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I have wierd issues with time / date in PHP this year. Code have not changed at all and my dates are bugged.

Code is for example:

$date = strtotime($order['date']);

$dateNew = date('Y-m-d h:i A', $date);

print $dateNew;

Returns 1969-12-31 07:00 PM for some reasson, altough:

print $order['date'];

Returns 2013-01-12 18:25:43

I'm confused because I'm quite sure that my code is correct.

I dare you to solve this bugger!

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$order['date'] appears twice. Which one does the second block refer to? Maybe we should just give them different names for this question. –  Matchu Jan 14 '13 at 19:24
    
Works on my box, too. Sounds like there's some code somewhere else that's messing up. (Never assert that your code is certainly correct :P) –  Matchu Jan 14 '13 at 19:27
    
Have you checked to see what gets returned with strtotime? Sounds like something else is up with the initial date format. I would try to output quotes around it and see if there are extra characters. –  fanfavorite Jan 14 '13 at 19:28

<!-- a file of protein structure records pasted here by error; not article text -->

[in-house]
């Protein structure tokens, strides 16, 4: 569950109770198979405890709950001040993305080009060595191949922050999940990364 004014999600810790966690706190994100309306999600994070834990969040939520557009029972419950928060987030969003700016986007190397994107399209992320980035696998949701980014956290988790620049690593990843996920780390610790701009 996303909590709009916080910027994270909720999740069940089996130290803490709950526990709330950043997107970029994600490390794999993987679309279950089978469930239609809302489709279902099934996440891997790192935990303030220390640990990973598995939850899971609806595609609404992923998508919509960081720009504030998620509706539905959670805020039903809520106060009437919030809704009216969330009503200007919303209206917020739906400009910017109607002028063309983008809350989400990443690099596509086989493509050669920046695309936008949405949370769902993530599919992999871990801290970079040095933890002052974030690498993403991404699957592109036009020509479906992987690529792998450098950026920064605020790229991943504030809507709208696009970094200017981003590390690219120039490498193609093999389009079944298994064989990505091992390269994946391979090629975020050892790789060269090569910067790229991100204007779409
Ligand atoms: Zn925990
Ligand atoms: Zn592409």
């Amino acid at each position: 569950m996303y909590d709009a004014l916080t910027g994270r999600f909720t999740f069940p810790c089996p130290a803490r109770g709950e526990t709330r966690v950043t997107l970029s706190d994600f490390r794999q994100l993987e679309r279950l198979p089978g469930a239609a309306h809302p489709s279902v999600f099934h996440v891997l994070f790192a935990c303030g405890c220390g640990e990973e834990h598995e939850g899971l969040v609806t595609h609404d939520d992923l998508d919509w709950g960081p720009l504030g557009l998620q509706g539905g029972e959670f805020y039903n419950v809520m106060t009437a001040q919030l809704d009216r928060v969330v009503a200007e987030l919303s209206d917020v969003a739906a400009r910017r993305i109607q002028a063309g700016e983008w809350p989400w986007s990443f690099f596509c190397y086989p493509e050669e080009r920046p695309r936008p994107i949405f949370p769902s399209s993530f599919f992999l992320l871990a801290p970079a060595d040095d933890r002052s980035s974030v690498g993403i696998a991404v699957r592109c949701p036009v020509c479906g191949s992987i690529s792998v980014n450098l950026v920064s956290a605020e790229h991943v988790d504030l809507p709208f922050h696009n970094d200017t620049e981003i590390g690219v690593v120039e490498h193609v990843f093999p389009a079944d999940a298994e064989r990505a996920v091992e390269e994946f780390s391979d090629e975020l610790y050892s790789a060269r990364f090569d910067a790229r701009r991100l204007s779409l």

what is the vale of $order['date'] in the first example –  Dagon Jan 14 '13 at 19:29
    
Here too codepad.viper-7.com/cyXGKd –  KingCrunch Jan 14 '13 at 19:29

3 Answers 3

up vote 1 down vote accepted

The function strtotime() was made for transform English into date format.

The function expects to be given a string containing an English date format and will try to parse that format into a Unix timestamp (the number of seconds since January 1 1970 00:00:00 UTC), relative to the timestamp given in now, or the current time if now is not supplied.

As i don't know what is really into your $order variable i will suggest 2 solutions :

Maybe you can avoid the strtotime function and replace it by date() directly like this :

$order = ['date' => '2013-01-12 18:25:43'];
$date = date($order['date']);

It works well here: http://codepad.viper-7.com/cbNA87

Or, if it's not working consider to use mktime(), it will convert the date into seconds since the epoch.

The Unix epoch is the reference point for all time stamps. PHP calculates the times from this date in seconds. The $date should be null and your server in the east coast of the US so it's returns the epoch :)

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PHP returns the date 1969-12-31 when there is not a proper date. So if you did

$date = 0;
$dateNew = date('Y-m-d', strtotime($date));

Your result would be 1969-12-31, since that is the default Unix epoch time. http://php.net/manual/en/function.time.php

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Unexpected dates of "1969-12-31 07:00 PM" means something went wrong with date() .

your strototime($order['date']) is probably returning false (failing to parse it to a unix timestamp).

Try this and ensure its returning an int (not false)

 var_dump($order['date'], strtotime($order['date'])); 

See the error state of date: http://php.net/date See the return values of strtotime: http://php.net/strtotime

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